Two Republican senators on Tuesday issued sharp warnings to the pharmaceutical industry about price controls.
The GOP-led Senate Judiciary Committee hearing on Tuesday showed that the Trump administration's idea of an international reference model, aimed at just a subset of Medicare drugs, has transformed at least some Republican thinking on the drug-pricing policy debate.
The so-called international price index demonstration hasn't been officially proposed yet, but congressional GOPers are skeptical of the policy. Some Republican lawmakers have framed it as a strategy from HHS Secretary Alex Azar to get manufacturers to the negotiating table.
This rift first surfaced when Sen. Josh Hawley (R-Mo.) launched a tense discussion of the bill he co-sponsored with Sen. Rick Scott (R-Fla.). The legislation would essentially bring an international price index to the commercial insurance market.
Hawley told James Stansel, general counsel for the trade group Pharmaceutical Research and Manufacturers of America, that he believes American patients shouldn't pay "78% of monopoly profits" while other countries' citizens pay less.
Stansel criticized the method as simply a price control measure—a potent argument for many in Congress. He argued that policymakers should instead consider renegotiating U.S. trade agreements to force other countries to shoulder more research and development costs.
By the end of the hearing, Sen. John Kennedy (R-La.) was exasperated after he asked Stansel to explain why U.S. drug prices were the highest in the world and was told that other countries "use the threat of stealing patents" to keep their own prices down.
"They do it, and as a result they have lower drug prices and we look like chumps," Kennedy said.
When Stansel again raised the idea of renegotiating trade agreements, Kennedy urged him "to step up to the plate and make reasonable requests that are doable."
Kennedy also criticized Congress for not yet figuring out legislation but said that in the meantime the public demand is intensifying.
"Some people say we were born tired and raised lazy," he said. "We haven't accomplished anything on this issue. Sooner or later the American people are going to demand it. If you don't make concrete suggestions so we can both prosper, we're going to end up with price controls. That's a fact."
Using patent licenses as leverage over price-setting is what Rep. Lloyd Doggett (D-Texas) has proposed in legislation backed by House progressives and staunchly opposed by House Republicans.
Sen. Thom Tillis (R-N.C.), who is facing a primary challenger in his race to keep his Senate seat, was the only Republican to criticize the international price index. He said that if it's adopted "you're going to see innovation dry up overnight."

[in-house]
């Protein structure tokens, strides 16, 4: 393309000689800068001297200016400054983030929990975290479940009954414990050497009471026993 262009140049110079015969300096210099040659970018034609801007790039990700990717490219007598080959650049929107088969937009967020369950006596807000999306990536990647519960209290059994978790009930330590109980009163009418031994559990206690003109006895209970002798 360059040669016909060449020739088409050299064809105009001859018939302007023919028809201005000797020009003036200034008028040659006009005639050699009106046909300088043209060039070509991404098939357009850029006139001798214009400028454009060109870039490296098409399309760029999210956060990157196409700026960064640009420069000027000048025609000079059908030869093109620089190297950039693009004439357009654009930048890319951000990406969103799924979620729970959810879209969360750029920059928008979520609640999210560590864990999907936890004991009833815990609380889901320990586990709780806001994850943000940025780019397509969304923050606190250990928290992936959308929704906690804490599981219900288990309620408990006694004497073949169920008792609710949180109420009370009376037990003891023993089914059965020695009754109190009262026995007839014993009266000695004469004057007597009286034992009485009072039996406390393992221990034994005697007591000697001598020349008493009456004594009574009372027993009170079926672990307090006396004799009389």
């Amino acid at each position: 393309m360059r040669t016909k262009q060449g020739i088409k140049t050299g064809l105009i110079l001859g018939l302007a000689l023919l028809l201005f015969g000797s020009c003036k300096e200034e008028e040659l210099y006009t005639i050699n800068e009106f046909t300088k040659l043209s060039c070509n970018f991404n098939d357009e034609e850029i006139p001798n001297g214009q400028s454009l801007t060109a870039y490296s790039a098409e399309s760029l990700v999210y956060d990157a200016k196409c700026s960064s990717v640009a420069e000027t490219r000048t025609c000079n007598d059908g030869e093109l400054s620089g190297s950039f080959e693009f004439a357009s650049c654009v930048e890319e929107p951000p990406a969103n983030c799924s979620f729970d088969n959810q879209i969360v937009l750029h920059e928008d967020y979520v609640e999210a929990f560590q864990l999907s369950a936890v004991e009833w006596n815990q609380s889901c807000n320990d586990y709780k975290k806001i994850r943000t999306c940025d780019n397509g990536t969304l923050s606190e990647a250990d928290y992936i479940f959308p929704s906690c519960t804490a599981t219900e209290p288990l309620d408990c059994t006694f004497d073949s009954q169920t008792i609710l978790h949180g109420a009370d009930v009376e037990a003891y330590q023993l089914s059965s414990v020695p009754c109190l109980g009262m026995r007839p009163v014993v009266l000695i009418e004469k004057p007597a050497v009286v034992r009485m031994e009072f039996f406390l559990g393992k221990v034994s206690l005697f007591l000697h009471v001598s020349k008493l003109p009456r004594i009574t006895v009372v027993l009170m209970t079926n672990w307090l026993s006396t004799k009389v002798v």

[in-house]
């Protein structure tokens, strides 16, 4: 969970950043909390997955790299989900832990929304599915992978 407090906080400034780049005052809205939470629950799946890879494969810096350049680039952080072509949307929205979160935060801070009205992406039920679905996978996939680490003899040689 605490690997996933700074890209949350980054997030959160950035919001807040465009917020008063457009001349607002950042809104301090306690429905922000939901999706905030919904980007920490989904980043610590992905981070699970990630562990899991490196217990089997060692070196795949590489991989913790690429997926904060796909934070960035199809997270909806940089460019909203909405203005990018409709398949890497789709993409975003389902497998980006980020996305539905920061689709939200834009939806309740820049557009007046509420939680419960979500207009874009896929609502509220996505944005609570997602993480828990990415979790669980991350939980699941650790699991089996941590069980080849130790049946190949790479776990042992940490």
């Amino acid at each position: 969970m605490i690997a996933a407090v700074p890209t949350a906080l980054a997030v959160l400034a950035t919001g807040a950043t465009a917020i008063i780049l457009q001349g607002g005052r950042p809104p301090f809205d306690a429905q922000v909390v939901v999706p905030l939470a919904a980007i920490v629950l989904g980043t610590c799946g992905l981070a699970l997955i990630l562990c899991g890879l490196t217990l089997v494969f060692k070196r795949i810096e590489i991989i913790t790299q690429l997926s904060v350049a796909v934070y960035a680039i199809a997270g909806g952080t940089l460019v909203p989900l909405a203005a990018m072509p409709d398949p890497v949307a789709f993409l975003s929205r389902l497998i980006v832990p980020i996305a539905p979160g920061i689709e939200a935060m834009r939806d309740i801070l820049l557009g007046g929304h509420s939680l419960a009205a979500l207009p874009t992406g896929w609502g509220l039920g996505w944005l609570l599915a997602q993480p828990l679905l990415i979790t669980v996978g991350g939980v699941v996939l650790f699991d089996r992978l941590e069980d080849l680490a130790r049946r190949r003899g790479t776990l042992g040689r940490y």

The stakes are high for even a small shift among Republicans on a macro cost control measure, as House Speaker Nancy Pelosi (D-Calif.) works on a bill to lower at least some drug prices through arbitration. Her office is in talks with the White House over a potential deal.
Lawmakers agreed to pass the Creates Act and to ban pay-for-delay practices, which are considered easy targets. But they also touted bills that delve deeper into other patent games, such as so-called "patent-hopping" and "patent-stacking," abuses of the FDA's "citizen complaint" process and more.
Stansel, as the PhRMA representative, was left with the defense for why specialty drugs warrant myriad patent extensions for product tweaks. And in this case, he had to defend more drugs than just AbbVie's Humira—the anti-inflammatory drug whose 136 patents have drawn congressional scrutiny and lawsuits. The drug is considered an extreme outlier in the industry.
But Sen. John Cornyn (R-Texas), who will introduce a bill to boost Federal Trade Commission authority for fighting patent thickets and patent-hopping, talked about other drugs too. He brought up Revlimid, the blood cancer drug that costs $18,000 for a 21-day supply although the FDA approved it in 2005.
"The patents won't expire until mid-2030s," Cornyn said. "Is anyone on the panel willing to defend status quo?"
Stansel defended the current system, arguing that where abuses occur the courts can already interfere. For medications like cancer drugs and insulin, he said the patent structure in place protects what he called "incremental innovation."
Sen. Chuck Grassley (R-Iowa) touted the bill he is co-sponsoring with Sen. Amy Klobuchar (D-Minn.) to boost FTC authority to fight manufacturers who use FDA's citizen complaint system to keep generic drugs out of the market.